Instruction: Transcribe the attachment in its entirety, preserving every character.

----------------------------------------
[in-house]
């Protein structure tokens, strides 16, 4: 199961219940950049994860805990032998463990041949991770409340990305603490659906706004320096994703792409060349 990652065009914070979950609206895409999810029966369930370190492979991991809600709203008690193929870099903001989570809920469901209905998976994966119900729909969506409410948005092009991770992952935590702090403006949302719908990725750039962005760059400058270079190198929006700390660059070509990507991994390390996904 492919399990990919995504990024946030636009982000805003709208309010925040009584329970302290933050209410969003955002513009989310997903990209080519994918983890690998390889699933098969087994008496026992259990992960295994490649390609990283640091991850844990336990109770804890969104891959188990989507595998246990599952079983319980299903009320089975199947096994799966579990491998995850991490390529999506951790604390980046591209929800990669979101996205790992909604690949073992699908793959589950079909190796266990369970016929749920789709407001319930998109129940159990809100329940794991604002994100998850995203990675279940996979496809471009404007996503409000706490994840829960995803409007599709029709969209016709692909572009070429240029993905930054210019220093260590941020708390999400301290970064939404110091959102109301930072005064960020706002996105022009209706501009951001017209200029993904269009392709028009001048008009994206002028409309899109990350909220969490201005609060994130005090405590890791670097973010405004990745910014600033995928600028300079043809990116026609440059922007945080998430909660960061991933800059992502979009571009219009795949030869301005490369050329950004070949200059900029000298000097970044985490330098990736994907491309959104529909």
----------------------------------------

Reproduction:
[in-house]
């Protein structure tokens, strides 16, 4: 199961219940950049994860805990032998463990041949991770409340990305603490659906706004320096994703792409060349 990652065009914070979950609206895409999810029966369930370190492979991991809600709203008690193929870099903001989570809920469901209905998976994966119900729909969506409410948005092009991770992952935590702090403006949302719908990725750039962005760059400058270079190198929006700390660059070509990507991994390390996904 492919399990990919995504990024946030636009982000805003709208309010925040009584329970302290933050209410969003955002513009989310997903990209080519994918983890690998390889699933098969087994008496026992259990992960295994490649390609990283640091991850844990336990109770804890969104891959188990989507595998246990599952079983319980299903009320089975199947096994799966579990491998995850991490390529999506951790604390980046591209929800990669979101996205790992909604690949073992699908793959589950079909190796266990369970016929749920789709407001319930998109129940159990809100329940794991604002994100998850995203990675279940996979496809471009404007996503409000706490994840829960995803409007599709029709969209016709692909572009070429240029993905930054210019220093260590941020708390999400301290970064939404110091959102109301930072005064960020706002996105022009209706501009951001017209200029993904269009392709028009001048008009994206002028409309899109990350909220969490201005609060994130005090405590890791670097973010405004990745910014600033995928600028300079043809990116026609440059922007945080998430909660960061991933800059992502979009571009219009795949030869301005490369050329950004070949200059900029000298000097970044985490330098990736994907491309959104529909």